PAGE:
President Biden and Speaker Kevin McCarthy (R-Calif.) emerged from their latest meeting on the debt ceiling in agreement on one key item: They had appointed a small group of officials to lead talks in the hopes of making more rapid progress.
“We narrowed the group to meet and hammer out our differences,” Biden said Wednesday.
The group of negotiators spoke Tuesday night, were set to meet again Wednesday and are expected to be in touch frequently before the president and top congressional leaders reconvene next week after Biden returns from Japan.
Here are the officials taking the lead on talks with the White House and Congress facing a time crunch to clinch a deal on raising the debt ceiling.
The involvement of Young, who leads the Office of Management and Budget at the White House, is a significant step forward in talks given both her familiarity with the budget and her well of knowledge of Capitol Hill.
Young is the budget director at the White House and has been at the forefront of numerous spending battles during her time as staff director of the House Committee on Appropriations from 2017 until she joined the Biden administration in 2021.
While Biden is a creature of the Senate, Young has extensive connections on the House side that will likely be crucial in negotiations with the House GOP majority.
Between her time in the White House and time working in the House, Young has built relationships with key players on both sides of the aisle. But she is unlikely to accept significant spending cuts — she penned a memo released Tuesday that warned GOP proposals would mean steep reductions in government services across the board.
Ricchetti is one of Biden’s closest aides in the White House, and he has a track record of helping to broker bipartisan deals, particularly through his relationships in the Senate.
Ricchetti was a pivotal player in getting the bipartisan infrastructure law across the finish line, working closely with former Sen. Rob Portman (R-Ohio) to finalize the agreement.
He previously served as a Senate liaison during the Clinton administration, and he worked with Biden during his time as vice president.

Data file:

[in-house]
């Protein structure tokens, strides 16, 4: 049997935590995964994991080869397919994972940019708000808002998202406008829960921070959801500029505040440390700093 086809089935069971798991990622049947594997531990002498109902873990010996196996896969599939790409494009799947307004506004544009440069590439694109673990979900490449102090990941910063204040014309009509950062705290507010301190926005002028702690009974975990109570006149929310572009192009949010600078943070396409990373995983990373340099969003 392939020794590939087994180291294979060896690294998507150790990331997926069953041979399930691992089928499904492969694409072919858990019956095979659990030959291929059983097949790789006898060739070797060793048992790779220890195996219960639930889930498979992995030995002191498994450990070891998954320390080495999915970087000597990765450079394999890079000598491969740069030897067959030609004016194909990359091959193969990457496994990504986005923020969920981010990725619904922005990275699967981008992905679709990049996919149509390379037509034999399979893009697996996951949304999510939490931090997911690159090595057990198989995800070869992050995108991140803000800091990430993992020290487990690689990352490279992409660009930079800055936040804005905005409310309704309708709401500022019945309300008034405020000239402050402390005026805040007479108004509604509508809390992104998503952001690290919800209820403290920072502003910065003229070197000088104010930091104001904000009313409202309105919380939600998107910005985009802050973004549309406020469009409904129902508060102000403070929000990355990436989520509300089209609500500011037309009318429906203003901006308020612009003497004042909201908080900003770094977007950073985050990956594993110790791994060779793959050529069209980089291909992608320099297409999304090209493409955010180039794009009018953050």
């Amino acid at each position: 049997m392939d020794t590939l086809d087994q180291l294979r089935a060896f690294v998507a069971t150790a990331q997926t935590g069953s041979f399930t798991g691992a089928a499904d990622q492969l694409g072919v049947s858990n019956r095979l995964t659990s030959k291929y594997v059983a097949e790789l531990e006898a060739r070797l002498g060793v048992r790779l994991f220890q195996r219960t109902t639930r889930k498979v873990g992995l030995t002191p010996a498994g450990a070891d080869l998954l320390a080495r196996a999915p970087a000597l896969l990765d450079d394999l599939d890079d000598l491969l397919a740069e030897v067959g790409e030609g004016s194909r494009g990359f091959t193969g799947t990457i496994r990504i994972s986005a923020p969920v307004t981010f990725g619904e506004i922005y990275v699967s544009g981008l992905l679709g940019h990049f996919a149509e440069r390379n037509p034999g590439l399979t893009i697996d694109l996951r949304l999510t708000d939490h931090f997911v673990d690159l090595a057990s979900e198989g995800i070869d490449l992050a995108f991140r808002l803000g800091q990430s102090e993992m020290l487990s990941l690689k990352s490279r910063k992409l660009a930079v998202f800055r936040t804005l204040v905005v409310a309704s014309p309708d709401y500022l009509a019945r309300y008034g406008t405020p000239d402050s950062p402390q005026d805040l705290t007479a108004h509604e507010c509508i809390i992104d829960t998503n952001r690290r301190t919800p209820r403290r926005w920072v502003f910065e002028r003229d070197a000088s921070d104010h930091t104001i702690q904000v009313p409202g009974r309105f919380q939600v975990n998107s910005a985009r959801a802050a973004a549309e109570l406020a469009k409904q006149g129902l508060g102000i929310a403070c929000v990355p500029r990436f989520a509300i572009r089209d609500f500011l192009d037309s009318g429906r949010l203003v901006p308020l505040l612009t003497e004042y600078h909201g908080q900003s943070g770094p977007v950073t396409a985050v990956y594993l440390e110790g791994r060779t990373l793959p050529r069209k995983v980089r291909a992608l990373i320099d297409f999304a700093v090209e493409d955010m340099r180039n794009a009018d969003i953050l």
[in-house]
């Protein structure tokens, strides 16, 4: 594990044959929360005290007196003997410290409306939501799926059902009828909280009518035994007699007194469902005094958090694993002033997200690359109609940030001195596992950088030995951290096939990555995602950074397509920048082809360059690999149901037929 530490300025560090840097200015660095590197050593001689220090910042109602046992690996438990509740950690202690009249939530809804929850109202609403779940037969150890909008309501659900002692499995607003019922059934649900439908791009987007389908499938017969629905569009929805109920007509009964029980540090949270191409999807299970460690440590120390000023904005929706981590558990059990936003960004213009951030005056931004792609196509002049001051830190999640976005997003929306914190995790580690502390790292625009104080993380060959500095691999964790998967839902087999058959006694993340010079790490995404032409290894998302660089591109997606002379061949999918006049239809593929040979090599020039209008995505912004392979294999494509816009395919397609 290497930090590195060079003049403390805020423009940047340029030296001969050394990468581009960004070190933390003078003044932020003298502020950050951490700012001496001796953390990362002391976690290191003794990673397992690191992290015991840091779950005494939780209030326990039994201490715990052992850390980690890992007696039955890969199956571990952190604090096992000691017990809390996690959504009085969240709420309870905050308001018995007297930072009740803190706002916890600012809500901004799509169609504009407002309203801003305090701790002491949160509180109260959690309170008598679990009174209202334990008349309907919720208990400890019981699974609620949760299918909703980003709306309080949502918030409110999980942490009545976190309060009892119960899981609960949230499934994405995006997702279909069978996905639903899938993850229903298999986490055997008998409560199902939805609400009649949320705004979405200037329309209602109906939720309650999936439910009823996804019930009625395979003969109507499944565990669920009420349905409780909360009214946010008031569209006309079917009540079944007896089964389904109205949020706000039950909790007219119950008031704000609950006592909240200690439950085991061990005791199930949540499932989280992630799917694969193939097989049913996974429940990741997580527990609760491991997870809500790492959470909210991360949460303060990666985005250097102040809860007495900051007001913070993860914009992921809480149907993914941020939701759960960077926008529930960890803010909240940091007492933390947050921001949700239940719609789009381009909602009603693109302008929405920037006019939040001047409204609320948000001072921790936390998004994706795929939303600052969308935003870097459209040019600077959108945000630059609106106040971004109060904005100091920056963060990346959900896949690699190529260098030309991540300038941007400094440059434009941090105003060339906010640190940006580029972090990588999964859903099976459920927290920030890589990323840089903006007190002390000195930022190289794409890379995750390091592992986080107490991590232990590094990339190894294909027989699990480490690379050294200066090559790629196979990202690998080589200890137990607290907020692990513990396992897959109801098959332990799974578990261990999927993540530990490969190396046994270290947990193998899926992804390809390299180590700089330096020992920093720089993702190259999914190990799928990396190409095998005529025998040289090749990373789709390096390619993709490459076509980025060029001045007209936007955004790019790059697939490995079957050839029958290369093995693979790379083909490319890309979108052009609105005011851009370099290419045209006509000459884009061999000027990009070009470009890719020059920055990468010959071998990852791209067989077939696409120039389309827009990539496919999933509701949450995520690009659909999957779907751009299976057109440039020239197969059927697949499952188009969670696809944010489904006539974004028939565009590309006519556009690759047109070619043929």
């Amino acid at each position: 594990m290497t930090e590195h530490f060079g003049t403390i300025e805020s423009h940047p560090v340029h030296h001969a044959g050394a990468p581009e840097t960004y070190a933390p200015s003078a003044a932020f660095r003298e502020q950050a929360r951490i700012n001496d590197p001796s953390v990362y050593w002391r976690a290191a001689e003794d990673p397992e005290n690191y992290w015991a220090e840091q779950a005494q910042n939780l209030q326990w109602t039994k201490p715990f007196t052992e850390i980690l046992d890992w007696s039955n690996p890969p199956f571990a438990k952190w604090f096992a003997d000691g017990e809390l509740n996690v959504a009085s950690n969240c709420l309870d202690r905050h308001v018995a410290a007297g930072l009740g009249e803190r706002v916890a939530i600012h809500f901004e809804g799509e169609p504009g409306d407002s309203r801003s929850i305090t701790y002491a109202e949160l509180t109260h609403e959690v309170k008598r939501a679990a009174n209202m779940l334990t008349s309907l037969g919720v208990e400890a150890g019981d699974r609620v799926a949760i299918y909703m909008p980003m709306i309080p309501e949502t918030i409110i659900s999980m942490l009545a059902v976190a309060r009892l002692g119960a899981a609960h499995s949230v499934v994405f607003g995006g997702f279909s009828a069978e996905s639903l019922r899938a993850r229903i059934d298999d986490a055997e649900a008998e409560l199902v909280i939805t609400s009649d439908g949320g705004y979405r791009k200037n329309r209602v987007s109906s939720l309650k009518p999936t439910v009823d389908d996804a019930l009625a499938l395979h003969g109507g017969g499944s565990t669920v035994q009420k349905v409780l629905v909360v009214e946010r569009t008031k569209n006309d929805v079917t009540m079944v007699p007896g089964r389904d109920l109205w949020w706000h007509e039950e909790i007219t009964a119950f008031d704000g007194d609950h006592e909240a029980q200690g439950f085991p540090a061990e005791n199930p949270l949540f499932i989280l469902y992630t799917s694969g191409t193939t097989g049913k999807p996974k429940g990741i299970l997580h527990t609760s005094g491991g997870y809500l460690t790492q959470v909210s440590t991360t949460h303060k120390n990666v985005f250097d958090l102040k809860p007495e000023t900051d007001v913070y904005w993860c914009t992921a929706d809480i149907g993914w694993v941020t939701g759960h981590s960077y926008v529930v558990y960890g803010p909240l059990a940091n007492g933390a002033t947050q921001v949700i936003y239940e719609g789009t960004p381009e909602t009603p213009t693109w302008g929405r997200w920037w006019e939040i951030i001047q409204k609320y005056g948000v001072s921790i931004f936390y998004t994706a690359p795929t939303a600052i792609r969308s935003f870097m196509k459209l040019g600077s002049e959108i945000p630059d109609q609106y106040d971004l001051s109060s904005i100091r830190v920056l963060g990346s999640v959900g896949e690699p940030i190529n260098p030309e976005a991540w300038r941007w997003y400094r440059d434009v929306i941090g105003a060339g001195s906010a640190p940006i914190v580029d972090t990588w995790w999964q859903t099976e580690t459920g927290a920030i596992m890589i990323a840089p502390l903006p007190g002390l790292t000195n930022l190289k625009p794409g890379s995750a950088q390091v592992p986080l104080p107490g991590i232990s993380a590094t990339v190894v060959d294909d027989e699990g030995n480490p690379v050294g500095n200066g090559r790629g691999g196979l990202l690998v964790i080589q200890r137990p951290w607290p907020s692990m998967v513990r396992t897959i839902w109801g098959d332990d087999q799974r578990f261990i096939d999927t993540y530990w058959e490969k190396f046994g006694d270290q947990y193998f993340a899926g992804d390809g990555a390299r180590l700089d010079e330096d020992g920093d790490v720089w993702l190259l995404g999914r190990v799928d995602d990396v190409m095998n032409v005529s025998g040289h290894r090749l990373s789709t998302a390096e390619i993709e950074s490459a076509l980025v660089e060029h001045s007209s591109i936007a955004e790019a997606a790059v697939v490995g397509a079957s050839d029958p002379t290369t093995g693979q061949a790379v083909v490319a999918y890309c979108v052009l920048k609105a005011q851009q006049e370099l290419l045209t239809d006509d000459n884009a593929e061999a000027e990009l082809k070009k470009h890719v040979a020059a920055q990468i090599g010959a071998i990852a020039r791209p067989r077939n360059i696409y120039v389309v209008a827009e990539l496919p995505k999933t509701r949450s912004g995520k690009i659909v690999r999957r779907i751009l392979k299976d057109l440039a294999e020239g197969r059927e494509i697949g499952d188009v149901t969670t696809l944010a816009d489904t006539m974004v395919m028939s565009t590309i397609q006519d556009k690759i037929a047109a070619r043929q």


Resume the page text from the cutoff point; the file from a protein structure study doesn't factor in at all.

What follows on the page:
His involvement in talks moving forward is a sign that negotiations may be growing more serious, as one of Biden’s closest confidantes will be in the room while the president is overseas in Japan.
Terrell has served as Biden’s head of legislative affairs since he took office in January 2021, putting her at the forefront of nearly every major negotiation with lawmakers.
Terrell has been involved in discussions on the debt limit and budget talks in recent weeks, and White House officials sought to downplay any suggestion that she was being displaced by Young and Richetti.
“Don’t forget Louisa Terrell, who has been at the center of budget negotiations and will continue to be along with Shalanda and Steve,” White House communications director Ben LaBolt tweeted Tuesday in response to news that Young and Richetti were tapped as the administration’s liaisons.
Prior to her job as director of legislative affairs, Terrell spent eight years on Biden’s staff when he was a senator and worked in the Obama White House. She also spent time as an aide to Sen. Cory Booker (D-N.J.).
Rep. Garret Graves (R-La.)
Graves has emerged as one of McCarthy’s most trusted allies in the House Republican conference, and he has been tasked with serving as the point person for the Speaker as negotiations progress.
Graves, who was elected in 2014, sits on the House Transportation and Infrastructure Committee and the House Natural Resources Committee.
McCarthy told reporters Wednesday that he speaks with Graves “very frequently,” and that the congressman was integral in crafting the Republican bill that passed late last month that would raise the debt ceiling and cap government spending moving forward. The White House has said it would veto the legislation, which is also a non-starter in the Democrat-controlled Senate.
“So he has a clear understanding of where members are,” McCarthy said. “He is a former staffer, he’s a former member working in government. He understands policy, many people would call him a policy wonk.”
McCarthy staffers and other lawmakers
While Graves is taking the lead for the House GOP side of talks, McCarthy indicated that members of his staff and other lawmakers may take part in negotiations as the two sides work through key issues.
“Look, I go in the room as well as my staff, and the president has put two people in there. If there’s certain topics come in, I’ll have certain other members come in and talk as well,” McCarthy said.
While McCarthy has said he trusts Graves and staff in the room to make decisions to help move negotiations forward, ultimately the talks will come down to whether the Speaker and the president can reach an agreement in the end.
But both sides have expressed optimism that the interim talks between some of their top surrogates will be productive in the meantime.
“I’m optimistic that now we have a structure that can work. The timeframe is what’s difficult,” McCarthy said Wednesday on Fox Business Network.
Mychael Schnell contributed reporting.